U.S. Rep. Maloney, With Coalition of NYC Women Leaders, Details Top Twenty President Bush Policies That Hurt Women
Group Urges Strengthening of Women's Rights, Women's Health Initiatives & Women's Equality by President & Congress
"There's nothing funny about this Top 20 list"
August 24, 2005 (New York, NY): Today, Congresswoman Carolyn B. Maloney (NY-14) and members of many of the country's leading women's rights organizations gathered on the steps of New York's City Hall to deliver a scathing indictment of President Bush's policies on women's health care, women's equality and women's rights. As part of the lead-up to Women's Equality Day on August 26th, Congresswoman Maloney presented a list of the Top 20 Bush administration actions that have hurt women.
"Over time, the Bush administration has eroded, bit-by-bit, our
nation's laws, policies and programs that promote women's equality,"
Maloney said. "This quiet, behind-the-scenes maneuvering has left
women here in
"That's why we're here this afternoon: to drag Bush's policies out of the Stone Age and into the light of day. These attacks on women's rights are a clear demonstration that for this administration, no good law advancing women's health and rights will go unharmed."
Congresswoman Maloney's report on the Top 20 Bush administration policies that have hurt women follows.
Bush Administration's Top 20 Policies
That Hurt Women
1. Bush refuses to state his position on birth control: The White
House has refused to comment on whether President Bush supports or opposes
access to birth control. The White House's silence on birth control comes at a
time when women's access to contraception is threatened. Pharmacists across the
country have recently refused to fill prescriptions for birth control because
of personal objections and the House of Representatives has
voted to strike any mention of birth control from legislation on family
planning. If Bush were serious about preventing abortions in
2. Bush imposes the Global Gag Rule on family planning: One of
President Bush's first actions in office was to put in place a global gag rule
prohibiting international health care organizations from providing or advising
on the option of abortion, even in countries where choice is legal and in cases
where the woman's life is in danger. The effects of this policy have been
3. Bush Administration to stop gathering information on women in the
4. Bush actions heighten risk of pregnancy and STDs in women around the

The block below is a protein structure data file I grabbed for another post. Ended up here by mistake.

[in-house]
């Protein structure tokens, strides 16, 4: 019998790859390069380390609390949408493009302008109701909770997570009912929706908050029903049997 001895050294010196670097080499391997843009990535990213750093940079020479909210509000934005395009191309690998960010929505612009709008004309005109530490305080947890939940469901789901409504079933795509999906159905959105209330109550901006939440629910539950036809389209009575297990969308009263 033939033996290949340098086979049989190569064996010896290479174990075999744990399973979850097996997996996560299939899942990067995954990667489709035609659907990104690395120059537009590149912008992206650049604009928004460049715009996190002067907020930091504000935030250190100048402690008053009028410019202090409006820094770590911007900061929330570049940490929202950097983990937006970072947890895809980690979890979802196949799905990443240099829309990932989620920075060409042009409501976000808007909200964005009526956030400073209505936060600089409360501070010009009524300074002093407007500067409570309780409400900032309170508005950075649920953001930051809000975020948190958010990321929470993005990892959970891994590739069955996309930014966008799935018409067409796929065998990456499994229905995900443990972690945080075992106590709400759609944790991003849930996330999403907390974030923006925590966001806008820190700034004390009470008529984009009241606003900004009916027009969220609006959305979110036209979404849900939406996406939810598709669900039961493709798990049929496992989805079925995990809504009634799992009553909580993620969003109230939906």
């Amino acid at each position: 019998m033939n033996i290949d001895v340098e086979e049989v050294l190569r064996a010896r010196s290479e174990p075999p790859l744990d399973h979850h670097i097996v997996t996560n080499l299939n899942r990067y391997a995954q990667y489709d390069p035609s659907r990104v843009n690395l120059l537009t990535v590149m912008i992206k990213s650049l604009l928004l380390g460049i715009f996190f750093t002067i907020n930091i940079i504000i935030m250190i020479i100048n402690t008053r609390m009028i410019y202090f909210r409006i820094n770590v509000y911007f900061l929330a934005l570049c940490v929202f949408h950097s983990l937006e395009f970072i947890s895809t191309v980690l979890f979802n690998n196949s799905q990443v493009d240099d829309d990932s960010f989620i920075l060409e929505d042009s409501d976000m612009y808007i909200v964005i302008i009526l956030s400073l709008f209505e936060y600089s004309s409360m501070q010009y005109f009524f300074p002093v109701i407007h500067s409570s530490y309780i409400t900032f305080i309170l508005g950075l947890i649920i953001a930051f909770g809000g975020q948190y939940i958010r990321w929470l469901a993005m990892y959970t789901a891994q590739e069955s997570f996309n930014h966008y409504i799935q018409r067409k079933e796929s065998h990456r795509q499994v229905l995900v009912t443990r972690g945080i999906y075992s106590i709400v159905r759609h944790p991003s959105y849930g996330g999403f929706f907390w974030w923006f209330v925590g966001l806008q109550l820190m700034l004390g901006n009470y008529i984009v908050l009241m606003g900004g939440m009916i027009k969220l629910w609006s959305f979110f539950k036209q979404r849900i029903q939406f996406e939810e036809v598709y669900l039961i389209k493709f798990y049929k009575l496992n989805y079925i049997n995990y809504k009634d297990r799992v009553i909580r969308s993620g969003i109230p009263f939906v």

world: At the Children's
5. Rejects over-the-counter status for the "Morning-After
Pill": The Food and Drug Administration (FDA) decided to go against
the recommendation of an expert scientific panel and reject over-the-counter
(OTC) status for the Plan B contraceptive, the so-called "Morning-After
Pill." Additionally, the Department of Justice refused to include mention
of the pill in its recently released guidance on treating rape victims.
The administration took these actions despite the fact that the FDA
Nonprescription Drugs and Reproductive Health Drugs Advisory Committees had
recommended making Plan B available OTC by a 23-4 vote. What's more, a
recent study by the University of Massachusetts
Medical School found that "the use of safe, effective emergency postcoital contraceptive methods could result in 1
million fewer abortions and 2 million fewer unintended pregnancies each
year in the
6. Bush Freezes funding to UNFPA: In July 2002, President Bush froze funding for UNFPA. UNFPA is an international development agency that provides reproductive health care services and fights the spread of sexually transmitted diseases. Furthermore, UNFPA reduces global poverty while ensuring the safety and dignity of women around the world. The President's decision to withhold funds from UNFPA ran contrary to bipartisan Congressional agreement, the President's first budget request, the recommendation of his own "expert team" sent to investigate UNFPA's activities in China, and the Secretary of State, who had testified to UNFPA's "invaluable work " around the world. Instead of heeding the advice of his appointed advisors, President Bush used his executive power to withhold $34 million appropriated for the United Nations Population Fund (UNFPA). In subsequent years, his budget has contained no funding for UNFPA.